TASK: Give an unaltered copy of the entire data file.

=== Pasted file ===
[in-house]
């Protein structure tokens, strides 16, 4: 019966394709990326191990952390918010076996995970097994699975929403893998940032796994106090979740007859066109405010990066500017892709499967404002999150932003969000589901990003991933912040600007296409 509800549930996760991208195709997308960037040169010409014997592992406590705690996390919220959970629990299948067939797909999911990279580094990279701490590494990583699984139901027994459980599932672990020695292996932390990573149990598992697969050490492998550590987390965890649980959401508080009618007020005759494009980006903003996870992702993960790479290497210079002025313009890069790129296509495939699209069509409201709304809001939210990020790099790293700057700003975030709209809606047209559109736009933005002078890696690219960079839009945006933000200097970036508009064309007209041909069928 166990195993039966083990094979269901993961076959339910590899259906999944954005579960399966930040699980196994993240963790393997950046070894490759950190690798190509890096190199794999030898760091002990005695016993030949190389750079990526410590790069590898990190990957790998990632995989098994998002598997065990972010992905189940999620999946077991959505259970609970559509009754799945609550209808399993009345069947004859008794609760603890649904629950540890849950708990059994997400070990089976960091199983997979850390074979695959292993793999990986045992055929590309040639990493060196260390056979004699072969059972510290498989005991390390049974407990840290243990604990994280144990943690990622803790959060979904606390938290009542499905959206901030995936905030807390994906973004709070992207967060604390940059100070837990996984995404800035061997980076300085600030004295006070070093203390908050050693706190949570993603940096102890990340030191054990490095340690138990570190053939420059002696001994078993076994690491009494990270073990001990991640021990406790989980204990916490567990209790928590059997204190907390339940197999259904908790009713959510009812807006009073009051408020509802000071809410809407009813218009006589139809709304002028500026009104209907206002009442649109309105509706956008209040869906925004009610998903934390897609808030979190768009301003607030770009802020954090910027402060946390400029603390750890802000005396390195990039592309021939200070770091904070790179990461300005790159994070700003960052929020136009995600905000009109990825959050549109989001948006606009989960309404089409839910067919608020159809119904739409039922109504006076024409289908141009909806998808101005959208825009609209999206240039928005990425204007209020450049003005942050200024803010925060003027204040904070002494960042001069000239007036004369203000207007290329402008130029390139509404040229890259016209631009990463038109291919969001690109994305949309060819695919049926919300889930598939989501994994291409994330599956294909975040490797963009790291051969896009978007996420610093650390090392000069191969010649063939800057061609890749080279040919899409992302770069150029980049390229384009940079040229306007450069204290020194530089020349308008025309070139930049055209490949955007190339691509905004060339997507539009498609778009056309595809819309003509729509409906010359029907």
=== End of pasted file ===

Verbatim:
[in-house]
């Protein structure tokens, strides 16, 4: 019966394709990326191990952390918010076996995970097994699975929403893998940032796994106090979740007859066109405010990066500017892709499967404002999150932003969000589901990003991933912040600007296409 509800549930996760991208195709997308960037040169010409014997592992406590705690996390919220959970629990299948067939797909999911990279580094990279701490590494990583699984139901027994459980599932672990020695292996932390990573149990598992697969050490492998550590987390965890649980959401508080009618007020005759494009980006903003996870992702993960790479290497210079002025313009890069790129296509495939699209069509409201709304809001939210990020790099790293700057700003975030709209809606047209559109736009933005002078890696690219960079839009945006933000200097970036508009064309007209041909069928 166990195993039966083990094979269901993961076959339910590899259906999944954005579960399966930040699980196994993240963790393997950046070894490759950190690798190509890096190199794999030898760091002990005695016993030949190389750079990526410590790069590898990190990957790998990632995989098994998002598997065990972010992905189940999620999946077991959505259970609970559509009754799945609550209808399993009345069947004859008794609760603890649904629950540890849950708990059994997400070990089976960091199983997979850390074979695959292993793999990986045992055929590309040639990493060196260390056979004699072969059972510290498989005991390390049974407990840290243990604990994280144990943690990622803790959060979904606390938290009542499905959206901030995936905030807390994906973004709070992207967060604390940059100070837990996984995404800035061997980076300085600030004295006070070093203390908050050693706190949570993603940096102890990340030191054990490095340690138990570190053939420059002696001994078993076994690491009494990270073990001990991640021990406790989980204990916490567990209790928590059997204190907390339940197999259904908790009713959510009812807006009073009051408020509802000071809410809407009813218009006589139809709304002028500026009104209907206002009442649109309105509706956008209040869906925004009610998903934390897609808030979190768009301003607030770009802020954090910027402060946390400029603390750890802000005396390195990039592309021939200070770091904070790179990461300005790159994070700003960052929020136009995600905000009109990825959050549109989001948006606009989960309404089409839910067919608020159809119904739409039922109504006076024409289908141009909806998808101005959208825009609209999206240039928005990425204007209020450049003005942050200024803010925060003027204040904070002494960042001069000239007036004369203000207007290329402008130029390139509404040229890259016209631009990463038109291919969001690109994305949309060819695919049926919300889930598939989501994994291409994330599956294909975040490797963009790291051969896009978007996420610093650390090392000069191969010649063939800057061609890749080279040919899409992302770069150029980049390229384009940079040229306007450069204290020194530089020349308008025309070139930049055209490949955007190339691509905004060339997507539009498609778009056309595809819309003509729509409906010359029907």